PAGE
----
The Ugly Truth About Perfectionism
I’ve known for a long time that I’m a staunch card-carrying member of the Perfectionist “Party.” I’ve carried it like a badge of honor and I’ve had the swagger to back it up. That is, of course, until I realized just how toxic Perfectionism truly is.
A little context…
I’ve devoted a lot of time over the years training leadership teams and engaging in leadership development activities with supervisors, managers, and direct reports and one topic always humbles me when we discuss it in our group settings: Perfectionism.
To be honest, what humbles me most is how many people I’ve worked with who suffer from perfectionism. It also amazes me just how many forms it manifests itself in our lives.
I can’t say this with any certainty but it seems to me that everyone deals with perfectionism at some level or another.
One of the best ways that I’ve managed to discuss this issue, in the professional context of work and productivity, is to discuss my own particular version of perfectionism and how I’ve worked to get past the perfectionist belief structure and the thinking and behaviors that reinforce it.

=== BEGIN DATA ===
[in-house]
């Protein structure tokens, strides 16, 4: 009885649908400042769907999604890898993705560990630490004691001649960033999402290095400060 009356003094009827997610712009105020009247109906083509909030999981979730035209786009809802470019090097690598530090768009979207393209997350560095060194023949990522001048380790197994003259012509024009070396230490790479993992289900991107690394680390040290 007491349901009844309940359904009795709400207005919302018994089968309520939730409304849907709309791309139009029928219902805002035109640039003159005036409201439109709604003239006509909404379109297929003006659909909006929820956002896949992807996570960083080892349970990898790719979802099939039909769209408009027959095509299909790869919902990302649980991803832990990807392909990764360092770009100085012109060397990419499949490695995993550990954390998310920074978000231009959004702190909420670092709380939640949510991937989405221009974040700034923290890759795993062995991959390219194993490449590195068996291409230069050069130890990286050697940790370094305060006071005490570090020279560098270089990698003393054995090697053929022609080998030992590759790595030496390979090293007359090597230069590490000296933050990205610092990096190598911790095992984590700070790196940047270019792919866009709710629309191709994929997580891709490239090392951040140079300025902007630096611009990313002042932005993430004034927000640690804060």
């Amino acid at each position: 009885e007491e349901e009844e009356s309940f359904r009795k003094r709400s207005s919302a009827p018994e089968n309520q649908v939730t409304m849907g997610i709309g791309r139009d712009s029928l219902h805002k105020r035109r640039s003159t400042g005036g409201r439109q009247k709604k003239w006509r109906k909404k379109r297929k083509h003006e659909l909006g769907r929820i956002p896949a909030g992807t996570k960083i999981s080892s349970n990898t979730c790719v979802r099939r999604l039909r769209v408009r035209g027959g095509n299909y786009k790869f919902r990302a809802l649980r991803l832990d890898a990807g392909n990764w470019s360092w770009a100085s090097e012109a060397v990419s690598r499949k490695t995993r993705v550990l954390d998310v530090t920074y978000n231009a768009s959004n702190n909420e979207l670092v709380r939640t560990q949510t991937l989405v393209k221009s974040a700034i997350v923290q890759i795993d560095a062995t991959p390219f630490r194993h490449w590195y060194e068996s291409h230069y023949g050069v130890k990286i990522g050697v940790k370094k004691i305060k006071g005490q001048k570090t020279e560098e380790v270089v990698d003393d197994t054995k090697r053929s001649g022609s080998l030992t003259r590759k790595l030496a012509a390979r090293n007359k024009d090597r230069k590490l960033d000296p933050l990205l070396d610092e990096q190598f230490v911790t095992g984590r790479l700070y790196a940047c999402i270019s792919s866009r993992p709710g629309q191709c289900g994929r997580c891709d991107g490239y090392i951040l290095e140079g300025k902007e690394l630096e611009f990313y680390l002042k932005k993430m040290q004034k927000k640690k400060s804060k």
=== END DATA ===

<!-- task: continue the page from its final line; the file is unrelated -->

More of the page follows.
Like many people, I spent an inordinate amount of time (more than I’d care to admit) with the idea in my head that being a perfectionist was kind of a good thing.
Yes, there were some annoying little side effects I’d hesitatingly admit to, but in the end, these were small personality glitches, not glaring character defects so no big deal. Life was all good and being a perfectionist was all worth it as far as I was concerned.
At the time, it seemed that being a perfectionist gave me some special edge over my fellow mortals who weren’t as “into” perfection as I was. I thought of perfectionism as a skill set that I could tap into to get the energy and strength I needed to get the job done.
Viewed through this perspective, perfectionism was like spinach and I was like Popeye. I could always count on my perfectionism to save the day when the chips were down.
I recall in college how friends and I would laughingly call ourselves perfectionists and how our unique insight into the world was a result of our perfectionism.